Screen Time and Obstacles to Physical Activity

Screen Time and Obstacles to Physical Activity


children running and playing in a park



Helping your child stay healthy by keeping them physically active and spending less time in front of screens is a fabulous decision. Here are some ideas to help you both succeed.

What is screen time?

Screen time is one of the biggest obstacles to physical activity for children.

Screen time is the time children spend looking at or using electronic screens. This includes watching a TV, computer, tablet or smartphone, and playing video games or hand-held computer games.

Screen time keeps children seated for long stretches of time, which means it stops them from getting the physical activity they need. Children are not born with the habit to sit and watch screens; this is something they learn to do by watching and listening to others. Children form screen time habits from an early age.

Setting limits on screen time

A healthy family lifestyle includes setting and sticking to limits on daily screen time:

  • Children under two years shouldn’t have screen time at all.
  • Children aged 2-5 years should have no more than one hour a day of screen time.
  • Children over five should have no more than two hours a day.

Different rules and limits work for different families. Here are some ideas for setting positive screen time habits that might work for your family:

  • Set limits on after-school screen time – for example, one TV program, and then outside to play.
  • Have a few “screen free” days each week.
  • Record favourite TV shows and watch them at times that don’t compete as much with active play – for example, when it’s dark.
  • Talk to other adults who supervise your child about your limits on screen time. For example, if your child visits a friend’s house, you could ask the friend’s parent to let you know how much screen time your child has there. Then you can adjust how much screen time your child can have at home that day.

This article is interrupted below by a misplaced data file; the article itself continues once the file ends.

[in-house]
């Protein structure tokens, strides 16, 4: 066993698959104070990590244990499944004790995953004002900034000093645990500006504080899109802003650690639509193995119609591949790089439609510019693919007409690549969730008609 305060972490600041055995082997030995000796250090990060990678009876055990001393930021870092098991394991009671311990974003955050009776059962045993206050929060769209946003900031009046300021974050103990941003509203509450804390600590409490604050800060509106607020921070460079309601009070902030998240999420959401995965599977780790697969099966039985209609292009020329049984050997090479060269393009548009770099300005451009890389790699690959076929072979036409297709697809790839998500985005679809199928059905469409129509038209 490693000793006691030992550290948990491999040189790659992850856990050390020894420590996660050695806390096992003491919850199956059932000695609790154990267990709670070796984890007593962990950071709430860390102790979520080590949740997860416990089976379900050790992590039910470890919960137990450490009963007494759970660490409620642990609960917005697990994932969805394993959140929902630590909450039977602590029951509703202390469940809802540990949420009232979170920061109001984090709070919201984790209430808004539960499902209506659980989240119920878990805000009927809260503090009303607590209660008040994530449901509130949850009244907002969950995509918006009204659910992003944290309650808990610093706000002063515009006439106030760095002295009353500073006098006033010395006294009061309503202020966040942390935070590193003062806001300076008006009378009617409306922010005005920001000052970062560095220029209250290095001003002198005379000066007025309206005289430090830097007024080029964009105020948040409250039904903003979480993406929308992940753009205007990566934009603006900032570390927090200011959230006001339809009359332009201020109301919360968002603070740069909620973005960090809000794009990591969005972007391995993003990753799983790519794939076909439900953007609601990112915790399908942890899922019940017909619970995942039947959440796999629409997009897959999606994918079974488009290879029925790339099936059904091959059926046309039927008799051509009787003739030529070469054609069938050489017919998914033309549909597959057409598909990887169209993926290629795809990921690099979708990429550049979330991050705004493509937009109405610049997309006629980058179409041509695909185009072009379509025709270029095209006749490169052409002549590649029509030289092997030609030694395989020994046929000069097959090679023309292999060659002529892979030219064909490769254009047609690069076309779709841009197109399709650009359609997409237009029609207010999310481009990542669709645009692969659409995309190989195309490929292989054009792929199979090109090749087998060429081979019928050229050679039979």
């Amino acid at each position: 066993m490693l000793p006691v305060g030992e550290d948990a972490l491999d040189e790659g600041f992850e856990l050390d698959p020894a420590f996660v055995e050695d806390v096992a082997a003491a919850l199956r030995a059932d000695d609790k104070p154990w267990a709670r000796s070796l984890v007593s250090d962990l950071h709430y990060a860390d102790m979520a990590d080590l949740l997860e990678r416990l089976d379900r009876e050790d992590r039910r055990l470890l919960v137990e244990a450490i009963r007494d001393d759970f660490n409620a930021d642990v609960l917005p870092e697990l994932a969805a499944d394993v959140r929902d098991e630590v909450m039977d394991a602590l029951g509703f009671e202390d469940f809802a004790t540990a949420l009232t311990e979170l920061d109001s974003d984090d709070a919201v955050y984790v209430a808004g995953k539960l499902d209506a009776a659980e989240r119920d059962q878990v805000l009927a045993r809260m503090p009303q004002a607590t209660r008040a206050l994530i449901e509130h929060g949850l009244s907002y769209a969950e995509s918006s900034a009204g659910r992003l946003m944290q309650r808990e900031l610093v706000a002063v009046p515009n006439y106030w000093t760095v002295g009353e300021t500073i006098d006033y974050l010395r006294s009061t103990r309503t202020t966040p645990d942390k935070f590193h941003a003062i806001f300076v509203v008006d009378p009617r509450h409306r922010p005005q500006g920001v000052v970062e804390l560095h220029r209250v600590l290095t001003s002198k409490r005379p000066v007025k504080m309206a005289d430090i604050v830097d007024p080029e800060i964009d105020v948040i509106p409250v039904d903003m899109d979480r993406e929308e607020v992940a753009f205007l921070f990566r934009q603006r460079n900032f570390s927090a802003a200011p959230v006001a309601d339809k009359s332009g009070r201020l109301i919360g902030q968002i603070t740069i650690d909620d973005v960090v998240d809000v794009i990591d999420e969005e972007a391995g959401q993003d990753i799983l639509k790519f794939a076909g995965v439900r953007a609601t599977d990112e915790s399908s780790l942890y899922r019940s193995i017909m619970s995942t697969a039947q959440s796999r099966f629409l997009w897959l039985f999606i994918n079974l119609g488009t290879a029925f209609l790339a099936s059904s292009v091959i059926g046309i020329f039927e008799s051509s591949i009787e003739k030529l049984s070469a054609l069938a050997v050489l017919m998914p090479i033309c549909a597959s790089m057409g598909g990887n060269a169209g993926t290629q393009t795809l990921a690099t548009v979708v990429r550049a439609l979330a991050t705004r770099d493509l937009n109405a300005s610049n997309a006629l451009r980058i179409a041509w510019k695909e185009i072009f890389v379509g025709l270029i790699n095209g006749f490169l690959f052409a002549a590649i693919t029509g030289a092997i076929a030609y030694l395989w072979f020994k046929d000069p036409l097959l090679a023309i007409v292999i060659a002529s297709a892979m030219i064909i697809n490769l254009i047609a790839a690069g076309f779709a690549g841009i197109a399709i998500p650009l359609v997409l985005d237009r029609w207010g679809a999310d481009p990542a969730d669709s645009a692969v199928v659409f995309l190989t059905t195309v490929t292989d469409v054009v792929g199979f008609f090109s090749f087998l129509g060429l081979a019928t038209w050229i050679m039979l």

• Limit how much TV or other screen activity is “in the background”. If the TV is on in the background, it can still interfere with socializing and concentration.

When you’re keeping track of how much screen time your child has, it’s important to count time spent using computers, tablets and other devices for school and homework.

Some types of video games involve children being up and moving. Although these games are more active than simply sitting, they don’t replace the benefits of active outdoor play.

Strollers and infant seats

Sitting in strollers and infant seats for too long can make it difficult for toddlers and babies to be active. Where possible let your child walk instead of being in a stroller or infant seat.

You can read more ideas for physical activity for younger children.

Space for physical activity

The environment around your home can play a big role in keeping you and your family active.

For example, you may or may not have a lot of play space at your home, worry about the safety in your neighbourhood, or have schools and shops that aren’t within a comfortable walking distance of home.

To overcome some of these obstacles you could:

  • take your child to a park, sports field, beach, friend’s or family member’s house, library, school, community centre or other place with space to play
  • talk to neighbours with other young children about sharing supervision outside or on the street
  • park or get off the bus a little bit further away than you need to, and walk the rest of the way together with your child to your destination

Work schedules

Busy work schedules can also get in the way of finding time to play outdoors with your children.
It might be helpful to talk with other parents or people in your neighbourhood about helping each other overcome this. For example, you could take turns to supervise a group of children playing actively outside on different days.

© Raising Children Network Limited, reproduced with permission.

Resources & Links:

Physical Activity for Children and Teenagers
Fitness: Getting and Staying Active

Last Updated: November 30, 2014